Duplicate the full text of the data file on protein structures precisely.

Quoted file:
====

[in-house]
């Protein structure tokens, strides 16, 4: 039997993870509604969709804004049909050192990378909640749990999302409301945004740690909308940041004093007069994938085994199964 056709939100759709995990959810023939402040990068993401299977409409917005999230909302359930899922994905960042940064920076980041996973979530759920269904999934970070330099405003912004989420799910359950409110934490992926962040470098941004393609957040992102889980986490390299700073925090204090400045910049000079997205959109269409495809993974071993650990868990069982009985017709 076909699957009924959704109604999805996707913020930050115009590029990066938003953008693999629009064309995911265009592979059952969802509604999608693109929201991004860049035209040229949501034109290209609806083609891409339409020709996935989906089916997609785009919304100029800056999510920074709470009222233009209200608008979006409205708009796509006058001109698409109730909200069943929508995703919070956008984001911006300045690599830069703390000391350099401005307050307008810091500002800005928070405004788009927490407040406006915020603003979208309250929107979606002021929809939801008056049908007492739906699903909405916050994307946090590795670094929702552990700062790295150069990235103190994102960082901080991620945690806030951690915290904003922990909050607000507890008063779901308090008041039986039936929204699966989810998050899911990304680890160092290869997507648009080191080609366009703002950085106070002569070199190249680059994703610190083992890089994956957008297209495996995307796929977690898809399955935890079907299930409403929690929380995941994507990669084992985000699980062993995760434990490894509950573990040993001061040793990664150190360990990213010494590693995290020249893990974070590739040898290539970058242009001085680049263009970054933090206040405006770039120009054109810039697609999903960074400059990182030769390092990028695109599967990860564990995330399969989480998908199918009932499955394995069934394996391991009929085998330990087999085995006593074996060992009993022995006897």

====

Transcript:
[in-house]
């Protein structure tokens, strides 16, 4: 039997993870509604969709804004049909050192990378909640749990999302409301945004740690909308940041004093007069994938085994199964 056709939100759709995990959810023939402040990068993401299977409409917005999230909302359930899922994905960042940064920076980041996973979530759920269904999934970070330099405003912004989420799910359950409110934490992926962040470098941004393609957040992102889980986490390299700073925090204090400045910049000079997205959109269409495809993974071993650990868990069982009985017709 076909699957009924959704109604999805996707913020930050115009590029990066938003953008693999629009064309995911265009592979059952969802509604999608693109929201991004860049035209040229949501034109290209609806083609891409339409020709996935989906089916997609785009919304100029800056999510920074709470009222233009209200608008979006409205708009796509006058001109698409109730909200069943929508995703919070956008984001911006300045690599830069703390000391350099401005307050307008810091500002800005928070405004788009927490407040406006915020603003979208309250929107979606002021929809939801008056049908007492739906699903909405916050994307946090590795670094929702552990700062790295150069990235103190994102960082901080991620945690806030951690915290904003922990909050607000507890008063779901308090008041039986039936929204699966989810998050899911990304680890160092290869997507648009080191080609366009703002950085106070002569070199190249680059994703610190083992890089994956957008297209495996995307796929977690898809399955935890079907299930409403929690929380995941994507990669084992985000699980062993995760434990490894509950573990040993001061040793990664150190360990990213010494590693995290020249893990974070590739040898290539970058242009001085680049263009970054933090206040405006770039120009054109810039697609999903960074400059990182030769390092990028695109599967990860564990995330399969989480998908199918009932499955394995069934394996391991009929085998330990087999085995006593074996060992009993022995006897």